Read: April 2009
Darkly comic and well characterised, Case Histories introduces Jackson Brodie as he seeks to bring order to the world one case at a time.
Jackson Brodie is a private investigator with a conscience. Some even say he's “the last good man left.” Recently divorced, with failing health, he accepts cases without concern for whether he will be paid, and spends long hours visiting with his motley assortment of clients. For him, life is an eternal balancing act between the lost and found, debits and credits in a great accountancy exercise in human suffering. He has morose tastes in music – Emmylou Harris, Trisha Yearwood, Gillian Welch – old singers who “understand pain.” He dreams of emigrating to a new life in France, of keeping his daughter Marlee safe from the horrors of the world. But none of this is going to happen, not while an old colonial relic like Binky Rain is calling him at all hours to help find her cats. And, on top of everything else, it appears that someone is trying to kill him...
Case Histories is a finely characterised detective novel in which three old, unsolved cases are resurrected and gradually come together thanks to Jackson's hard work and empathetic ability. It is an exciting, complex mystery. It is also darkly humorous, set in the completely ridiculous world of Cambridge where characters are overcome with libido on a drive to Diss, Italian teenagers on their bicycles cause traffic hazards, and everyone working in customer service seems to be Australian. Kate Atkinson brings a healthy dose of scepticism to her narrative, filling it with melodrama, absurdity, and a sense that everything is far too normal. Most notable of all, Case Histories is shot through with a kind of simple, human morality not often found in high-posturing literature. Money is worthless, time is irrelevant, all that seems to matter is doing ones duty and trying to help those who need it in any way possible. It is a joy to find a book with so little pretension.
The prose however is a little clunky. It is instructive rather than demonstrative, packed with redundant description. The authorial standpoint is too distant from the characters, standing back from the action and describing everything the character sees, thinks, and does. Many sentences begin “Jackson thought....,” or “Jackson felt...” or “It seemed to Jackson...,” instead of cutting out these redundant openings and getting straight to the point of describing what it is he actually thinks, feels and sees. I wanted to get out a nice thick-nibbed red pen and edit the whole book down into a more stylishly flowing pace.
However, I have talked to others who absolutely loved the prose and cannot understand these criticisms. The structure and pace of the novel is intricate, conversational, and enjoyable so perhaps these stylistic questions don't even matter. I guess it all comes down to a question of taste: I have always been concerned, above all else, with style and narrative flow, often to the detriment of other factors.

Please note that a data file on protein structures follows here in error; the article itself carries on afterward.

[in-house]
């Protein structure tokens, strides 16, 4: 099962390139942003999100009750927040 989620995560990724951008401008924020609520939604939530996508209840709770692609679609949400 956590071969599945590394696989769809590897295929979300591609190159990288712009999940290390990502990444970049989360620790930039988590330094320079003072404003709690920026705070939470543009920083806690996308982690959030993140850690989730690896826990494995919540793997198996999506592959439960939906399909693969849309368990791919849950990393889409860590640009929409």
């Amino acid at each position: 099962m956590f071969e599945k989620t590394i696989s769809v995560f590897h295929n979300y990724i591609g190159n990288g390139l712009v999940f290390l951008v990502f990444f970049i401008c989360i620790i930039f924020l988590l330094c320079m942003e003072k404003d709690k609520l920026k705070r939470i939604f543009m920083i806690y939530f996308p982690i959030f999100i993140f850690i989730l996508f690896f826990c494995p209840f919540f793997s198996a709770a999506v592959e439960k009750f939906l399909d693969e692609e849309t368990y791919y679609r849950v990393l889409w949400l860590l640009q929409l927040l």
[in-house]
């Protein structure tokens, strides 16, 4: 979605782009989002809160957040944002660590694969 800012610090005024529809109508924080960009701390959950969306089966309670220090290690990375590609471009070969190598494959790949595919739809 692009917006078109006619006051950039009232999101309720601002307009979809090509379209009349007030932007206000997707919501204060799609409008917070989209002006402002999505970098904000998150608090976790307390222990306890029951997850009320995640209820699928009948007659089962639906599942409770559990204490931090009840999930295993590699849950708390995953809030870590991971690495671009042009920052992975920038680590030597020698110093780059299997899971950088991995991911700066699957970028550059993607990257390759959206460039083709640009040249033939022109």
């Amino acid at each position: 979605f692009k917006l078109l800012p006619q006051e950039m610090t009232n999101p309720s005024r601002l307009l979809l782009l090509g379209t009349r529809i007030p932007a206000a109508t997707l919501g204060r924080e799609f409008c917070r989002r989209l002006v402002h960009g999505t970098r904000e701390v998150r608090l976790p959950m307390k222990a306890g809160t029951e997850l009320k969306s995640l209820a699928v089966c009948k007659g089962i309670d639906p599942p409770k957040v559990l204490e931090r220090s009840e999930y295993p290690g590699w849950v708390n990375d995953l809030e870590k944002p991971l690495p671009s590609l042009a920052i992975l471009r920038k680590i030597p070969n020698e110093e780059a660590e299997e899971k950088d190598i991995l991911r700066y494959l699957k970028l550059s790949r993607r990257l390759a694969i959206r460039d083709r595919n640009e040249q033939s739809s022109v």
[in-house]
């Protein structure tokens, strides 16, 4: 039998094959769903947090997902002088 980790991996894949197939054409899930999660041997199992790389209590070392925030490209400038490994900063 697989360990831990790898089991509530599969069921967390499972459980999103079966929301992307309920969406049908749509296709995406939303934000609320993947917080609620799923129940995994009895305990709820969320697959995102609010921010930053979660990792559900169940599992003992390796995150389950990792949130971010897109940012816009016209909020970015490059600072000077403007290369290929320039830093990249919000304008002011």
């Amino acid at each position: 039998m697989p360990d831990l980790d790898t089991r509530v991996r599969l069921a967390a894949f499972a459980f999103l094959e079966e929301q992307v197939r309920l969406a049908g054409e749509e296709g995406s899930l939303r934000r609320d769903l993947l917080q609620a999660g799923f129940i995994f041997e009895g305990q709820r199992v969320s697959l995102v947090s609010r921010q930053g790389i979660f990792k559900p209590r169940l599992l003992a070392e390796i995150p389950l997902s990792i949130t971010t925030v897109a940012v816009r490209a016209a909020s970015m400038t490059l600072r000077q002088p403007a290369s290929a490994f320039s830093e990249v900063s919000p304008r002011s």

More to the point, these problems, if indeed they are problems, are largely overcome by the books many virtues. The characterisation is first rate. Each character is a complex entity, seeing the world through their own eyes and understanding the same events in slightly differing ways. They try to be good and successful, but cannot help but see the worst in themselves. Bravado is delightfully absent. They have that delightful ability not to be able to see the good in themselves. And sometimes their perceptions are flawed.
This all makes Case Histories fantastically ambiguous. There are big gaps in the plot where things happen which the reader is not told about, only left to surmise from what is not said. Case Histories is basically written as a series of snapshots of different conversations and ruminations, which interweave and overlap each other, gradually building a complex double (more like quintuple) helix of different lives lived in the face of extraordinary misfortune.
As Jackson stumbles between cases, seemingly unable to remain detached from the people he is working with, long kept secrets are divulged and characters begin to step out of the shade of history and live their lives completely once more. Perhaps things happen a little too easily, perhaps these long forgotten crimes fall into place a little too neatly, but that is not too much of a negative. The solutions are never as simple or obvious as they promise to be. And the point of Case Histories is that it is about looking at the people behind the crimes; their lives, their hopes and fears. Answers are reached, not by shouting or bullying, not through pressurising or bribing, but by sitting down quietly with those involved and talking to them. It is a thoroughly human book, full of morality and good intentions; of trying to be the best you can be even when that is not the person you ever expected you would become.
7 out of 10